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From Middle English draught, from Old English *dræht (related to dragan, "to draw, drag"), from Proto-Germanic *drahtuz, noun form of *draganą; see draw for more.



draught (countable and uncountable, plural draughts)

  1. (Britain) Alternative form of draft in its various senses.
    • 1526, William Tyndale, trans. Bible, Luke V:
      [] he sayde vnto Simon: Cary vs into the depe, and lett slippe thy nett to make a draught.
    • 1851, Herman Melville, Moby Dick, chapter 36
      “Drink and pass!” he cried, handing the heavy charged flagon to the nearest seaman. “The crew alone now drink. Round with it, round! Short draughts—long swallows, men; ’tis hot as Satan’s hoof.
    • 1919, W. Somerset Maugham, The Moon and Sixpence, chapter 35
      Finally I gave him a draught, and he sank into uneasy slumber.
    • M.K. Gandhi, The Story of My Experiments with Truth, translated by Mahadev Desai, Part I, chapter iii:
      Much as I wish that I had not to write this chapter, I know that I shall have to swallow many such bitter draughts in the course of this narrative. And I cannot do otherwise, if I claim to be a worshipper of Truth. []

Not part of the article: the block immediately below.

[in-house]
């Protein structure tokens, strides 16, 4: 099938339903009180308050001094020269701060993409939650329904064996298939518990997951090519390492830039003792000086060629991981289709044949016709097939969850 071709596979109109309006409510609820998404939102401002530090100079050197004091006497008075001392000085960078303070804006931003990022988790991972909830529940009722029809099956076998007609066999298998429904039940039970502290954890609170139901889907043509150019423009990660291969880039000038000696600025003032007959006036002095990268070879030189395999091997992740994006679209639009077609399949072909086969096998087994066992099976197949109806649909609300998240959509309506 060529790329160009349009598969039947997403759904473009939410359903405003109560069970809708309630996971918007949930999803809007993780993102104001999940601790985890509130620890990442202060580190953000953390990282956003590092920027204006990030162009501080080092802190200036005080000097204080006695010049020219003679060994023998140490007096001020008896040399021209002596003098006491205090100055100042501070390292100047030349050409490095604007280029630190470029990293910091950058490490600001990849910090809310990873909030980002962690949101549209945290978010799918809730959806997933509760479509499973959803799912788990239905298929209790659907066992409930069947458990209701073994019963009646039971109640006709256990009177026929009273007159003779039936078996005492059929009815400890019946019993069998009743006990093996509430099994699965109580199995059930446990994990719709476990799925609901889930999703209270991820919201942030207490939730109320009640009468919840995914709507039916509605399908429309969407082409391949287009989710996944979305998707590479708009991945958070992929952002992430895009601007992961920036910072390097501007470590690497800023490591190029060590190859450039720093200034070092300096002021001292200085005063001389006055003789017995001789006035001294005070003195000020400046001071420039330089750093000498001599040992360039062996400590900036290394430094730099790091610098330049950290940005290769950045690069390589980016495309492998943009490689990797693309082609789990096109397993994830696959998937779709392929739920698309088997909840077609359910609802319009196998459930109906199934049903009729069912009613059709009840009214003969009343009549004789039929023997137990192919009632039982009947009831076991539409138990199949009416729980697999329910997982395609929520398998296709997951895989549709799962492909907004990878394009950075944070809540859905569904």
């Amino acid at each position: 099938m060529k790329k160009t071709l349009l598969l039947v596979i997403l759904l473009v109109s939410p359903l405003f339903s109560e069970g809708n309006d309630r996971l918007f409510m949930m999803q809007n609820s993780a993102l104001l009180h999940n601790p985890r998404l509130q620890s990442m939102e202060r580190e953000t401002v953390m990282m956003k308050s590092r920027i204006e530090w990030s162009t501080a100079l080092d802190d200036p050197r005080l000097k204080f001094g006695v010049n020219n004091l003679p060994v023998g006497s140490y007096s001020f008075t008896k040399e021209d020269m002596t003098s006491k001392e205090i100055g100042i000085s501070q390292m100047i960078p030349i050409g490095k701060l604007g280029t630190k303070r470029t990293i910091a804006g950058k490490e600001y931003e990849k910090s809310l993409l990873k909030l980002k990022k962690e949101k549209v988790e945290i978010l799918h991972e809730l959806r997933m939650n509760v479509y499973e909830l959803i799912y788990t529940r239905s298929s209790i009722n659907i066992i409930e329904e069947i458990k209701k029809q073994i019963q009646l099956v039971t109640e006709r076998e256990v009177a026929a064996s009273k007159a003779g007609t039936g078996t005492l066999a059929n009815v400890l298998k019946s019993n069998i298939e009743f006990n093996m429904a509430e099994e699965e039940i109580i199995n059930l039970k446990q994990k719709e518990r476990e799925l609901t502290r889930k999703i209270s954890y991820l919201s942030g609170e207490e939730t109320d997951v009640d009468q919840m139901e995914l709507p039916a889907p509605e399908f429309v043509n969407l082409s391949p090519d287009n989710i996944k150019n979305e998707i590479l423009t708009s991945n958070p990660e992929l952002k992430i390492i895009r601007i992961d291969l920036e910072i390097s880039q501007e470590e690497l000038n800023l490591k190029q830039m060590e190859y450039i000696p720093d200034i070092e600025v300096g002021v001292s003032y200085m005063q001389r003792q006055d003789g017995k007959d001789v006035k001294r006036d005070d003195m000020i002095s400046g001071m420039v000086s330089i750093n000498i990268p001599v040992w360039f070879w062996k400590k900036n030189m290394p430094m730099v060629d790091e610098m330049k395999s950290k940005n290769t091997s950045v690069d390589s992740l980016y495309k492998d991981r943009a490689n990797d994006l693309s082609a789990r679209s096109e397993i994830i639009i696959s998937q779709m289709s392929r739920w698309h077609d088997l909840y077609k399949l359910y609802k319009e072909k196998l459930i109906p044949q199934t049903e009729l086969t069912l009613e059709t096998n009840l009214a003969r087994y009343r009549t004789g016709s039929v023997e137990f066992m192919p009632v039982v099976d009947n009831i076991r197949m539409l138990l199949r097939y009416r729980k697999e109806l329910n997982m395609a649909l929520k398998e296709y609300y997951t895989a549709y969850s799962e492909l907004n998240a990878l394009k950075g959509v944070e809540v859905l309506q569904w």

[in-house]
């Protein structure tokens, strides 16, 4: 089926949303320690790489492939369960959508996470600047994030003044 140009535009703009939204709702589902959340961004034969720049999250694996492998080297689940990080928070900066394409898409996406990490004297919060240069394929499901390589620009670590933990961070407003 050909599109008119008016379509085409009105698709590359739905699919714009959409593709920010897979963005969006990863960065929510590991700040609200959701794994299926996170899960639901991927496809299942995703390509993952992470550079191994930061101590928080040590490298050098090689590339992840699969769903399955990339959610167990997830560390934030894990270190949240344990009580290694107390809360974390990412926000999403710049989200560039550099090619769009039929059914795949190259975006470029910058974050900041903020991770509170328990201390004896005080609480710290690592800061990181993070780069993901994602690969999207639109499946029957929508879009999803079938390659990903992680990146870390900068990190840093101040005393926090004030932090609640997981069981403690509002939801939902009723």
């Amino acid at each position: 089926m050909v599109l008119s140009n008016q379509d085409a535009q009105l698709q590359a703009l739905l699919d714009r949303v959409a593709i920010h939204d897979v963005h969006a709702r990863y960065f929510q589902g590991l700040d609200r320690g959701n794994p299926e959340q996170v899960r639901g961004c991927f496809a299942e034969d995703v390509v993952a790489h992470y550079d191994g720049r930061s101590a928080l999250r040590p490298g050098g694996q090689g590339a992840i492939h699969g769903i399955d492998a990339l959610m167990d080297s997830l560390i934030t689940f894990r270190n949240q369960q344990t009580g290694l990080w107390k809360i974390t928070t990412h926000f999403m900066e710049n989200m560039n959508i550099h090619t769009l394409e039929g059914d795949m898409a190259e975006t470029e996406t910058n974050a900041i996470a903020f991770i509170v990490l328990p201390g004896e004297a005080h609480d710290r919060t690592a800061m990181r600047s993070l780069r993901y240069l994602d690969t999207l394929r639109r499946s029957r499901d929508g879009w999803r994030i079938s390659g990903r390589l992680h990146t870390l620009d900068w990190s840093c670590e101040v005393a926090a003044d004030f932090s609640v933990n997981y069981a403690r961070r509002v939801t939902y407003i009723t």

2. (Britain) A checker: a game piece used in the game of draughts.
  3. (Australia) Ale: a type of beer brewed using top-fermenting yeast.
  4. (Britain, medicine, obsolete) A mild vesicatory.
  5. (obsolete) An outhouse: an outbuilding used as a lavatory.
    • 1526, William Tyndale, trans. Bible, Matthew XV:
      Then sayde Jesus: are ye yett withoute understondinge? perceave ye not, that whatsoever goeth in at the mouth, descendeth doune into the bely, and ys cast out into the draught?
    • 1623, William Shakespeare, Timon of Athens:
      Rid me these Villaines from your companies; / Hang them, or stab them, drowne them in a draught, / Confound them by some course, and come to me, / Ile giue you Gold enough.
  6. (Britain, obsolete) Any picture or drawing.
    • 1646, Sir Thomas Browne, Pseudodoxia Epidemica, V.22:
      And therefore, for the whole process, and full representation, there must be more than one draught; the one representing him in station, the other in session, another in genuflexion.
  7. (Britain, obsolete) A sudden attack upon an enemy.
    • Spenser
      drawing sudden draughts upon the enemy when he looketh not for you


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Related termsEdit



draught (third-person singular simple present draughts, present participle draughting, simple past and past participle draughted)

  1. Britain spelling of draft
    • Walter Scott
      The Parliament so often draughted and drained.